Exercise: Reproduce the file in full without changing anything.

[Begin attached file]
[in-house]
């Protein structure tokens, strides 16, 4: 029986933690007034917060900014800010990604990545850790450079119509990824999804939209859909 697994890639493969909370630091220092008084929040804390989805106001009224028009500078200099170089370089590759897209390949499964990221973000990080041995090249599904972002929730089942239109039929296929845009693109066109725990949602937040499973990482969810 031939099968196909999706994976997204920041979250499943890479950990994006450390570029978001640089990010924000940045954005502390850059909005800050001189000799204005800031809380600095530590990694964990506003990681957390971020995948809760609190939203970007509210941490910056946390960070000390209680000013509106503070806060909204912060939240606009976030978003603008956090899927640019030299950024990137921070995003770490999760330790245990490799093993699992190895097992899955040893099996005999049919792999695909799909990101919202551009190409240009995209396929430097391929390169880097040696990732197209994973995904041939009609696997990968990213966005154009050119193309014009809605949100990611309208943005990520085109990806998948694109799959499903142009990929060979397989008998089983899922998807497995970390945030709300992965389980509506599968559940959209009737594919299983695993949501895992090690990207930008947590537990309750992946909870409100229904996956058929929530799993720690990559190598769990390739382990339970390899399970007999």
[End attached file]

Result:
[in-house]
């Protein structure tokens, strides 16, 4: 029986933690007034917060900014800010990604990545850790450079119509990824999804939209859909 697994890639493969909370630091220092008084929040804390989805106001009224028009500078200099170089370089590759897209390949499964990221973000990080041995090249599904972002929730089942239109039929296929845009693109066109725990949602937040499973990482969810 031939099968196909999706994976997204920041979250499943890479950990994006450390570029978001640089990010924000940045954005502390850059909005800050001189000799204005800031809380600095530590990694964990506003990681957390971020995948809760609190939203970007509210941490910056946390960070000390209680000013509106503070806060909204912060939240606009976030978003603008956090899927640019030299950024990137921070995003770490999760330790245990490799093993699992190895097992899955040893099996005999049919792999695909799909990101919202551009190409240009995209396929430097391929390169880097040696990732197209994973995904041939009609696997990968990213966005154009050119193309014009809605949100990611309208943005990520085109990806998948694109799959499903142009990929060979397989008998089983899922998807497995970390945030709300992965389980509506599968559940959209009737594919299983695993949501895992090690990207930008947590537990309750992946909870409100229904996956058929929530799993720690990559190598769990390739382990339970390899399970007999």